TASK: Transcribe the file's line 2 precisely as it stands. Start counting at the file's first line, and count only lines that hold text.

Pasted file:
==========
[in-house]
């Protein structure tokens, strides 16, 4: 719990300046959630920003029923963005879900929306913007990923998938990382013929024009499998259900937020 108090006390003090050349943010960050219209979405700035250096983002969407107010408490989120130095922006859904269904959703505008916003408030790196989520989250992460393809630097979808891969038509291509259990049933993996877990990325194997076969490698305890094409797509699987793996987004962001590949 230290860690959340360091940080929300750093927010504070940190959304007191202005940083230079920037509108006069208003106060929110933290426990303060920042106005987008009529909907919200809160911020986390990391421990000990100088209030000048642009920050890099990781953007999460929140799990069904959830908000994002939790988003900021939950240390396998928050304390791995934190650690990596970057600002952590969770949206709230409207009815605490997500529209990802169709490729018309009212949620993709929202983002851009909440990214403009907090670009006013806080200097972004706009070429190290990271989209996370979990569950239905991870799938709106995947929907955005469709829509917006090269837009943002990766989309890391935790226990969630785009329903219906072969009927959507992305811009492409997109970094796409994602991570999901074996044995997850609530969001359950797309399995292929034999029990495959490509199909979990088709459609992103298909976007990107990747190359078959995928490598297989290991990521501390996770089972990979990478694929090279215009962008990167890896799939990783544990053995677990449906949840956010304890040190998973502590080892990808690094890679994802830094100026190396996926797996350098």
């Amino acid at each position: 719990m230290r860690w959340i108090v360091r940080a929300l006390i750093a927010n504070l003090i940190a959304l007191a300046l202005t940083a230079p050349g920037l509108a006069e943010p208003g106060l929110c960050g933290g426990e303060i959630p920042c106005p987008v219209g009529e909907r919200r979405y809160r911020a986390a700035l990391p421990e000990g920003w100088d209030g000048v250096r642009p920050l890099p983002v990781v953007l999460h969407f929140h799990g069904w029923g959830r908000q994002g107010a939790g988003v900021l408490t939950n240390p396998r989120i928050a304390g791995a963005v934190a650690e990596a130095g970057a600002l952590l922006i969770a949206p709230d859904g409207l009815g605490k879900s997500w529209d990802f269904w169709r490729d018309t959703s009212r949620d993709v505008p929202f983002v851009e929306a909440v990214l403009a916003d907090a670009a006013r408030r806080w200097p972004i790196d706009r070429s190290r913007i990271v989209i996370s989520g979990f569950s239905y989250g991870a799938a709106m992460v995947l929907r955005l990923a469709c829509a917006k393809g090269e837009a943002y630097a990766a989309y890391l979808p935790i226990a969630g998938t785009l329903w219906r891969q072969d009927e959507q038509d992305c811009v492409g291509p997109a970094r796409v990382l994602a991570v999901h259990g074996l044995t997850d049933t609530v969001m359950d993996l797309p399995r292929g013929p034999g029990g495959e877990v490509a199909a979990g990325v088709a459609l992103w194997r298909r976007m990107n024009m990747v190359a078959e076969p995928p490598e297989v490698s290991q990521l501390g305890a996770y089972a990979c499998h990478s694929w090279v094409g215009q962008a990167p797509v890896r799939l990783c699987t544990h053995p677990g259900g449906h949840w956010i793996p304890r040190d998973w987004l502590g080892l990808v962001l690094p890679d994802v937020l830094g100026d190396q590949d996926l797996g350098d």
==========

């Protein structure tokens, strides 16, 4: 719990300046959630920003029923963005879900929306913007990923998938990382013929024009499998259900937020 108090006390003090050349943010960050219209979405700035250096983002969407107010408490989120130095922006859904269904959703505008916003408030790196989520989250992460393809630097979808891969038509291509259990049933993996877990990325194997076969490698305890094409797509699987793996987004962001590949 230290860690959340360091940080929300750093927010504070940190959304007191202005940083230079920037509108006069208003106060929110933290426990303060920042106005987008009529909907919200809160911020986390990391421990000990100088209030000048642009920050890099990781953007999460929140799990069904959830908000994002939790988003900021939950240390396998928050304390791995934190650690990596970057600002952590969770949206709230409207009815605490997500529209990802169709490729018309009212949620993709929202983002851009909440990214403009907090670009006013806080200097972004706009070429190290990271989209996370979990569950239905991870799938709106995947929907955005469709829509917006090269837009943002990766989309890391935790226990969630785009329903219906072969009927959507992305811009492409997109970094796409994602991570999901074996044995997850609530969001359950797309399995292929034999029990495959490509199909979990088709459609992103298909976007990107990747190359078959995928490598297989290991990521501390996770089972990979990478694929090279215009962008990167890896799939990783544990053995677990449906949840956010304890040190998973502590080892990808690094890679994802830094100026190396996926797996350098």